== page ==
A new report describes a U.S. military complicit in its Afghan allies’ systematic sexual abuse of young boys, going so far as to expel American officers who voiced concern.
According to The New York Times, U.S. servicemen who speak out about Afghan militia commanders’ rape of children face discipline and occasionally expulsion from the military. In one case, an Afghan commander’s 17-year-old “tea boy” killed Lance Cpl. Gregory Buckley Jr. — allegedly over Buckley’s distaste for the Afghan cultural practice.
“Bacha bazi,” literally “boy play,” is an age-old Afghan custom, and the U.S. military has treated it as simply a cultural difference. But the Times relates that the American policy of turning a blind eye “has often alienated the villages whose children are being preyed upon.”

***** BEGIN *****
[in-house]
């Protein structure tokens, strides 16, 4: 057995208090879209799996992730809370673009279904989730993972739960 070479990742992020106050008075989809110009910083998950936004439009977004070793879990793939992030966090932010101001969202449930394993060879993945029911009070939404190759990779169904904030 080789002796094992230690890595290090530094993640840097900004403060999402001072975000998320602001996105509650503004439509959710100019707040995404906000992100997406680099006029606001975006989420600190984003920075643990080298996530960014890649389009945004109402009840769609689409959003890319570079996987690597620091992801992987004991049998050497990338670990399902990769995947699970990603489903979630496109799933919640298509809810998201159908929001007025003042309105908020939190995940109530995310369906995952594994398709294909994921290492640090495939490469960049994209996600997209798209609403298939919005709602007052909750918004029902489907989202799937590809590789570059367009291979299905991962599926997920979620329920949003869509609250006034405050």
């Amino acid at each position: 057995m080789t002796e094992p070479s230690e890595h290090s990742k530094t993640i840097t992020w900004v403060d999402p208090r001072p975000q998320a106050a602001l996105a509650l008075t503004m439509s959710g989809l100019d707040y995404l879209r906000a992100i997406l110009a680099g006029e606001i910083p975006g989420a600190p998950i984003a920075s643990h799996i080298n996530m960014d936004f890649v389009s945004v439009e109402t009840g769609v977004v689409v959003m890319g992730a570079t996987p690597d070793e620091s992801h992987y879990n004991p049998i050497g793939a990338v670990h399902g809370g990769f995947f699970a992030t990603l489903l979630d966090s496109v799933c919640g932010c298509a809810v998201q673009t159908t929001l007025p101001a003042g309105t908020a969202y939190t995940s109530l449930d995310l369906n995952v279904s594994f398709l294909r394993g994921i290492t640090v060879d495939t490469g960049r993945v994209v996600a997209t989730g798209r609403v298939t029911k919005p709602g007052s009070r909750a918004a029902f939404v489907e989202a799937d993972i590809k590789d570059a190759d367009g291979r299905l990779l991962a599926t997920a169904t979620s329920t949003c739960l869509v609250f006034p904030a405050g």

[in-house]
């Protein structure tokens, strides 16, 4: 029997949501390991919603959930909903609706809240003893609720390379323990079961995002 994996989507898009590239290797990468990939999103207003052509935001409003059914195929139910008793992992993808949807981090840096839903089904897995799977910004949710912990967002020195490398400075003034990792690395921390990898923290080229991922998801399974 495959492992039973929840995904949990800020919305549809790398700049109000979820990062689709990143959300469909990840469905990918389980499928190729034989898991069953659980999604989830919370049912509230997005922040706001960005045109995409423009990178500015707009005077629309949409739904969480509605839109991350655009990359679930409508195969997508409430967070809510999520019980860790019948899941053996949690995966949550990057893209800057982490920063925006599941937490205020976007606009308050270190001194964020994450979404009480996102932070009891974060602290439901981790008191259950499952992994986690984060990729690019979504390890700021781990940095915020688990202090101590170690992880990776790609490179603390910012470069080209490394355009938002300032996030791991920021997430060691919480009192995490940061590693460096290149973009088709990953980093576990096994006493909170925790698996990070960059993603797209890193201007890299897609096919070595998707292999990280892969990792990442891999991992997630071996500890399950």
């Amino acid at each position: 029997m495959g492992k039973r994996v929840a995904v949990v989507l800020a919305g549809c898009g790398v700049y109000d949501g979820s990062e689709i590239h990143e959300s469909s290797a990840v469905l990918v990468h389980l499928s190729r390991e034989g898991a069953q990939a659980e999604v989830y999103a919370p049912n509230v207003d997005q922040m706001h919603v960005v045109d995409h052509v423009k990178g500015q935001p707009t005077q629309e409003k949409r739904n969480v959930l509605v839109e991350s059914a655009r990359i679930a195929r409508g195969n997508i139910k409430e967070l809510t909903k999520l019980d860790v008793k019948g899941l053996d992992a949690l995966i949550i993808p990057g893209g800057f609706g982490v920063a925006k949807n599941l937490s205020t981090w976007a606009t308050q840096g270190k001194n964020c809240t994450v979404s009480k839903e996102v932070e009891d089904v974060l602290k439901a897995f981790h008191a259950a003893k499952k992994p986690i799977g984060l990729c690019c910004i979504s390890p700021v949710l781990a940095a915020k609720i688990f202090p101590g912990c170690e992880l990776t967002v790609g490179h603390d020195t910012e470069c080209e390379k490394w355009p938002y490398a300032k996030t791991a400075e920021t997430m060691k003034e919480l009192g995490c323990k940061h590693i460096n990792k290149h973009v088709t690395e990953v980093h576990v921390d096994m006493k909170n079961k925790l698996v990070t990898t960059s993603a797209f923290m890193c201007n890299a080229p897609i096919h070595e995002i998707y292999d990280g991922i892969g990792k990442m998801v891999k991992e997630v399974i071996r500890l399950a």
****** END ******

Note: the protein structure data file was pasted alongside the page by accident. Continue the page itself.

As the U.S. was overturning the Islamist Taliban government and creating new militias, Special Forces veteran Dan Quinn told the Times, “we were putting people into power who would do things that were worse than the Taliban did.” (RELATED: Taliban’s ‘Most Powerful Talisman’ Is Officially Gone)
Quinn gave a beating to a commander when he discovered the Afghan was keeping a boy chained to his bed as a sex slave. In response, the Army relieved Quinn of his command.
In another case, Marine Maj. Jason Brezler emailed his superiors a warning about a police commander named Sarwar Jan, who had had a record of corruption and abuse dating back to 2010. Jan moved into a Marine barracks together with his extensive entourage of “tea boys.” (RELATED: Never Mind, Some Afghanistan Operations Just Got Declassified Again)
His warning was ignored, and two weeks later Brezler’s colleague Lance Cpl. Buckley was dead at the hands of Jan’s 17-year-old servant.
U.S. forces never had strong allies on the ground in Afghanistan. But as it continues to support the effort to rebuild the country, news like this continues to erode trust between the U.S. and its Afghan partners of necessity.
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